Pat came up this afternoon bringing some postcards and letters from London and New York.  They're all from Carol.  I spent the rest of the afternoon, reading and re-reading them. Carol is very affectionate and open about what she feels for me.  I feel overwhelmed just being aware that there is someone who cares about me -- that I am lovable.  Let me savor this feeling while it lasts. 

 

May 9, 1989

Fr. Tommy Tancinco came up this morning. Being an expert electrician, he volunteered to make an electric connection between my hermitage and the rest-house below.  It took him the whole afternoon to put up the post and the wiring.  So tonight for the first time I am using a flourescent  light instead of the kerosene lamp.  The lamp is more romantic but I need a brighter light so that  I can do some reading and writing at night.

            I can hear the sound of the birds and the rustle of the trees and leaves outside. I feel alone but I am not lonely.

 

May 15, 1989

I am in the process of writing a booklet for the leaders and members of the Basic Ecclesial Communities.  It is in Cebuano and the title is: Kristohanong Pagtoo ug Kinabuhi  (Christian faith and life).   It contains the basic content or message that we have been preaching and teaching in the mission:  Faith, God, Christ, Holy Spirit, the Church, Sacraments, Eschatology, etc.  I like doing it because it gives me the opportunity to reflect on the basic tenets of my faith.  This will be the form that a theology from the grassroots will take.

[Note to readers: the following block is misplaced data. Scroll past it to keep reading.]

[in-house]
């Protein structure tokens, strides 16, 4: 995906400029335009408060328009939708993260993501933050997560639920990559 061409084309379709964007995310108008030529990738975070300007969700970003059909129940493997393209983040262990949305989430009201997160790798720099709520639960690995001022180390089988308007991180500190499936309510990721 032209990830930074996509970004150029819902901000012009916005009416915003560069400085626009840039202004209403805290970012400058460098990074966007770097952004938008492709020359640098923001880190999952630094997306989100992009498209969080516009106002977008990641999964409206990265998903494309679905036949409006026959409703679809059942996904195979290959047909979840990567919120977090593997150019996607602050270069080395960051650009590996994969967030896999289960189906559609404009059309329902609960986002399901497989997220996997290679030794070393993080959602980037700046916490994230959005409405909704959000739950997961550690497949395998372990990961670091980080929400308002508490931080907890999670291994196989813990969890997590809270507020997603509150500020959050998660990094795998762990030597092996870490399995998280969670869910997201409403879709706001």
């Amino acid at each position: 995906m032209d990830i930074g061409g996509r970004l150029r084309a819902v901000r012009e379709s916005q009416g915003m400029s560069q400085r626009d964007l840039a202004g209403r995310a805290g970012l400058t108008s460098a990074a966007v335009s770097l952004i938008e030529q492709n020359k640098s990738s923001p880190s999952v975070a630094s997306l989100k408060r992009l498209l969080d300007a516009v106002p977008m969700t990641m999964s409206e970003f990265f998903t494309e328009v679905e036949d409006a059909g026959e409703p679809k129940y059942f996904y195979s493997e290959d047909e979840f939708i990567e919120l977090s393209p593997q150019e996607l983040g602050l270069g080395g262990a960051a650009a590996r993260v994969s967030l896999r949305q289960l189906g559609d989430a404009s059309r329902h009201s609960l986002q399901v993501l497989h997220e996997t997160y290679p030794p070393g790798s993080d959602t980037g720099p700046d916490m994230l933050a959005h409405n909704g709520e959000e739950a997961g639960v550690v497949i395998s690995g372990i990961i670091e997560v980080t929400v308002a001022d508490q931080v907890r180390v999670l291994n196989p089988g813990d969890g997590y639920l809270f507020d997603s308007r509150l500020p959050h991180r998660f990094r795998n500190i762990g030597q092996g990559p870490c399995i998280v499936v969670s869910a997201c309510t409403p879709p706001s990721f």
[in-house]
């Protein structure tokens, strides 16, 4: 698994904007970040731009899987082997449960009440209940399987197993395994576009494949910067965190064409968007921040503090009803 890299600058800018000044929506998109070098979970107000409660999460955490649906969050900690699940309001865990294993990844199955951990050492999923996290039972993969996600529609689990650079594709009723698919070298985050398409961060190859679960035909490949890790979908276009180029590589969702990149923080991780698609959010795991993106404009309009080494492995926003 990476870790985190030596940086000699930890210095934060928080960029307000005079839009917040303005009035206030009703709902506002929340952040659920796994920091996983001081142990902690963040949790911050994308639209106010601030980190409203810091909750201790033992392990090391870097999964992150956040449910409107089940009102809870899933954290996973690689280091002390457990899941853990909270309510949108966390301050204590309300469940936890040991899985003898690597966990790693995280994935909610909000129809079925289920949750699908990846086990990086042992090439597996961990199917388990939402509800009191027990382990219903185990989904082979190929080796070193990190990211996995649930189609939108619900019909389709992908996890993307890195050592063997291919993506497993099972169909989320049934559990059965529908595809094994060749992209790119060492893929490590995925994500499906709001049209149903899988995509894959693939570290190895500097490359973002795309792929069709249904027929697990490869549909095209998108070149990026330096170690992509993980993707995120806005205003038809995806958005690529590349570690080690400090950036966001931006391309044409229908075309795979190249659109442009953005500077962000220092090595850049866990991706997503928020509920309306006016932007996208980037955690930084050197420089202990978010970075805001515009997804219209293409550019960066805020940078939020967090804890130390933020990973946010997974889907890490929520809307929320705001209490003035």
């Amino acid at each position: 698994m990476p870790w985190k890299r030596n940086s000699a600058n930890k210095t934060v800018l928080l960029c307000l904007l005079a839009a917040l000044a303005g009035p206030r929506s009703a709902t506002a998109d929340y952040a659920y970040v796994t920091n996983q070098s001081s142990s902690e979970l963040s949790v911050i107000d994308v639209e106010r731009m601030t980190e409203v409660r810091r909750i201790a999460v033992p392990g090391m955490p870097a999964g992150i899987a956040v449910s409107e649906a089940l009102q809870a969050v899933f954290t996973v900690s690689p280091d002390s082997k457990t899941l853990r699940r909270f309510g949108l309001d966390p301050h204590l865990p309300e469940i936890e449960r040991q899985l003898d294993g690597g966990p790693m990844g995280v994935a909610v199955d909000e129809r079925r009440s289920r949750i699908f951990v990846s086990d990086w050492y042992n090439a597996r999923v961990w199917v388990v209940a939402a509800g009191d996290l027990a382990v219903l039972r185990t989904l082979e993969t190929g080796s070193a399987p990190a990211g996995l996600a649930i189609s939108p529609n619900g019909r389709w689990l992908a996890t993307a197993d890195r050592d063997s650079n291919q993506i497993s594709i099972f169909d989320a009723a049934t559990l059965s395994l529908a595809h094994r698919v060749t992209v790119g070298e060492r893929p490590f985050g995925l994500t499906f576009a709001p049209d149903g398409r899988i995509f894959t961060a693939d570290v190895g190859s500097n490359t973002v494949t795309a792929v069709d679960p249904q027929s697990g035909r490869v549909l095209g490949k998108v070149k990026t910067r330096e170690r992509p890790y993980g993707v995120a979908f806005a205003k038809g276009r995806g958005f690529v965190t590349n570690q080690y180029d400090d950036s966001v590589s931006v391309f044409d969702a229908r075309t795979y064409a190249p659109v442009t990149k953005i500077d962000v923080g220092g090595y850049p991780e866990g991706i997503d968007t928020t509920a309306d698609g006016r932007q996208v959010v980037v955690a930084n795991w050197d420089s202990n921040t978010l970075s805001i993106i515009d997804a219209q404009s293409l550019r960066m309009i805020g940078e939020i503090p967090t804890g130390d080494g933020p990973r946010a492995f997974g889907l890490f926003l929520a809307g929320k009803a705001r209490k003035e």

May 21, 1989

I had a strange dream last night which I can recall vividly:

I go to the military camp to get my clearance since I am leaving for abroad.  I get my clearance from a woman who seems to be the secretary.  She gives me an envelope which is supposed to be my dossier.  Inside are photocopied pictures dating  back to my college days.  There are pictures of me in my scout ranger uniform. There are also pictures of me as a student activist attending  rallies and demonstrations.  There is also a picture of a dark and mature woman whom I do not recognize.  I walk into another room and meet one of the officers who used to interrogate and torture  me.  This time we seem to be getting along well with each other. I do not hate him. I leave my dossier on the table.  Later when I pick it up and open it I find that my dossier has been replaced  by another unknown woman's dossier.  I can't find my dossier anymore.  So I leave the camp feeling relieved. 

 

May 22, 1989

This evening I meditated on the name and the image of Jesus. After several minutes I began to feel like the 12-year old boy kneeling before the altar in front of the image of the Sacred Heart of Jesus after hearing that my sister, Nilda, was dead.  Suddenly I felt an overwhelming  sensation.  My hair stood and it seemed like  my entire body was filled with electric current.  Tears streamed from my eyes and I felt very strongly the presence of Jesus – the risen Lord.  While I was crying, I became aware of my sinfulness and my need for his forgiveness.  I asked forgiveness for doubting the reality of his existence. I felt that Jesus had truly called me to follow him.

 

May 30, 1989

Last night while meditating on 1 John 4:7-21.  I  experienced an overwhelming feeling of being loved. I felt God's loving presence.  Suddenly scenes from the past flashed in my mind -- my  mother's loving care when I was sick and when I was in prison, the images and memories of the significant persons who have touched my life:  Magno, Cynthia, Sceny, G., Karl, and Carol).

 God is encountered in the experience of loving others and being loved by them -- for God is love  and where there is love there is God.  My name is Amado -- the Beloved. That is who I am and I can feel it.